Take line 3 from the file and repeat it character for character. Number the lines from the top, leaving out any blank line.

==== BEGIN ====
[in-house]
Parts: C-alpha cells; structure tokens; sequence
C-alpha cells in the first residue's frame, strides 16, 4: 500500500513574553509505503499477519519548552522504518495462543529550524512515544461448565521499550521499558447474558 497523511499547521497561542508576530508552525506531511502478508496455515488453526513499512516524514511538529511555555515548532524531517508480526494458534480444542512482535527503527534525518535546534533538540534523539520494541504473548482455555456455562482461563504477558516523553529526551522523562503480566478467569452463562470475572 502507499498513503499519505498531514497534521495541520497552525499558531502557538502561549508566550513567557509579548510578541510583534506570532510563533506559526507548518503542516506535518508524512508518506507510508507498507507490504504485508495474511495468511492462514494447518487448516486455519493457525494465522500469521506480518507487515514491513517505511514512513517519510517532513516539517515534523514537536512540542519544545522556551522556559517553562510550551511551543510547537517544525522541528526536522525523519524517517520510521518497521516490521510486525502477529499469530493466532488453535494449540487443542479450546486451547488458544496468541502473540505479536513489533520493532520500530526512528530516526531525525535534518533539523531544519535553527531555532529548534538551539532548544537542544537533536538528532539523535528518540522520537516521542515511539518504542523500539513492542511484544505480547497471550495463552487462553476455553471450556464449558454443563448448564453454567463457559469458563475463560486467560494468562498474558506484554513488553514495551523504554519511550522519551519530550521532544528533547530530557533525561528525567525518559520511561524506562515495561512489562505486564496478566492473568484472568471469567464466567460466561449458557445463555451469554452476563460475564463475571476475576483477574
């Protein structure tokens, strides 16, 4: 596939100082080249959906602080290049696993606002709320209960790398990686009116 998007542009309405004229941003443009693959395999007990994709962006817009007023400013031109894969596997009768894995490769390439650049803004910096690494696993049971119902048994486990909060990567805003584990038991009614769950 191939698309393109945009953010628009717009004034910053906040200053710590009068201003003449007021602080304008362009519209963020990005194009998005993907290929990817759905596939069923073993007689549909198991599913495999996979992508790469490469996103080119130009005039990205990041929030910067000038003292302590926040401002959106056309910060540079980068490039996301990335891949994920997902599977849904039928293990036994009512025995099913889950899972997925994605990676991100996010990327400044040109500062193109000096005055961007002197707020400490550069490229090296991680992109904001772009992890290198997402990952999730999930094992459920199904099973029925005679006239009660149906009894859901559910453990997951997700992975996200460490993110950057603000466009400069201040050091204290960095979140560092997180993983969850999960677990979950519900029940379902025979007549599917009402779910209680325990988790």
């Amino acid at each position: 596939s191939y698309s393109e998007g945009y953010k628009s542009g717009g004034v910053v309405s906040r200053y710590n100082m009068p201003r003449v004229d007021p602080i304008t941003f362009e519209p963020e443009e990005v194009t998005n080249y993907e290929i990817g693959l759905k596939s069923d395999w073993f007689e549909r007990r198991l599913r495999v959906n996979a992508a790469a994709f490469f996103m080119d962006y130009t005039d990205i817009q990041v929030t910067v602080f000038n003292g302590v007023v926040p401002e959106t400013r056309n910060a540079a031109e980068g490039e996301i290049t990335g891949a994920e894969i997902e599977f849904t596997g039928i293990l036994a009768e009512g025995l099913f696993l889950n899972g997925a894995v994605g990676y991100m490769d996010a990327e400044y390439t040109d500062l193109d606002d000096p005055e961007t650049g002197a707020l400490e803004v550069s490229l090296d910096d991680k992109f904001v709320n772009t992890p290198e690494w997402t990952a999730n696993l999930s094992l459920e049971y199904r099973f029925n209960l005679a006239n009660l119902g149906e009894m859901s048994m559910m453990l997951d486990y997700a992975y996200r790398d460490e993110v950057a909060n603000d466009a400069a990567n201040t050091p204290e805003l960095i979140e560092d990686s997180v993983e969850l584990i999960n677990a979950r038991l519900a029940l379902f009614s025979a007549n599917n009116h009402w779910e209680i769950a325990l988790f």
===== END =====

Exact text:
C-alpha cells in the first residue's frame, strides 16, 4: 500500500513574553509505503499477519519548552522504518495462543529550524512515544461448565521499550521499558447474558 497523511499547521497561542508576530508552525506531511502478508496455515488453526513499512516524514511538529511555555515548532524531517508480526494458534480444542512482535527503527534525518535546534533538540534523539520494541504473548482455555456455562482461563504477558516523553529526551522523562503480566478467569452463562470475572 502507499498513503499519505498531514497534521495541520497552525499558531502557538502561549508566550513567557509579548510578541510583534506570532510563533506559526507548518503542516506535518508524512508518506507510508507498507507490504504485508495474511495468511492462514494447518487448516486455519493457525494465522500469521506480518507487515514491513517505511514512513517519510517532513516539517515534523514537536512540542519544545522556551522556559517553562510550551511551543510547537517544525522541528526536522525523519524517517520510521518497521516490521510486525502477529499469530493466532488453535494449540487443542479450546486451547488458544496468541502473540505479536513489533520493532520500530526512528530516526531525525535534518533539523531544519535553527531555532529548534538551539532548544537542544537533536538528532539523535528518540522520537516521542515511539518504542523500539513492542511484544505480547497471550495463552487462553476455553471450556464449558454443563448448564453454567463457559469458563475463560486467560494468562498474558506484554513488553514495551523504554519511550522519551519530550521532544528533547530530557533525561528525567525518559520511561524506562515495561512489562505486564496478566492473568484472568471469567464466567460466561449458557445463555451469554452476563460475564463475571476475576483477574